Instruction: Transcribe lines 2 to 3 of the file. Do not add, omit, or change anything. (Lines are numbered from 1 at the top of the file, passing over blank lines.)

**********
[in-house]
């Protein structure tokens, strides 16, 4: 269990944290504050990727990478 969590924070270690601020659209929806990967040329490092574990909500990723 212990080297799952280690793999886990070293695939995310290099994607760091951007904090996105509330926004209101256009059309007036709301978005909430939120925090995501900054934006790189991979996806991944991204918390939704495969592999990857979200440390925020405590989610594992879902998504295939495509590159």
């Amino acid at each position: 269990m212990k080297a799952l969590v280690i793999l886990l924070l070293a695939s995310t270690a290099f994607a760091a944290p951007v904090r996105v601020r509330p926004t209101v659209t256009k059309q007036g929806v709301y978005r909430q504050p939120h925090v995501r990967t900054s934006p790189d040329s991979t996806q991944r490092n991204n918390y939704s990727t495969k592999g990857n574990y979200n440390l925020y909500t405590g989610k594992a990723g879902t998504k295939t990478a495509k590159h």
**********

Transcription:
């Protein structure tokens, strides 16, 4: 269990944290504050990727990478 969590924070270690601020659209929806990967040329490092574990909500990723 212990080297799952280690793999886990070293695939995310290099994607760091951007904090996105509330926004209101256009059309007036709301978005909430939120925090995501900054934006790189991979996806991944991204918390939704495969592999990857979200440390925020405590989610594992879902998504295939495509590159």
């Amino acid at each position: 269990m212990k080297a799952l969590v280690i793999l886990l924070l070293a695939s995310t270690a290099f994607a760091a944290p951007v904090r996105v601020r509330p926004t209101v659209t256009k059309q007036g929806v709301y978005r909430q504050p939120h925090v995501r990967t900054s934006p790189d040329s991979t996806q991944r490092n991204n918390y939704s990727t495969k592999g990857n574990y979200n440390l925020y909500t405590g989610k594992a990723g879902t998504k295939t990478a495509k590159h």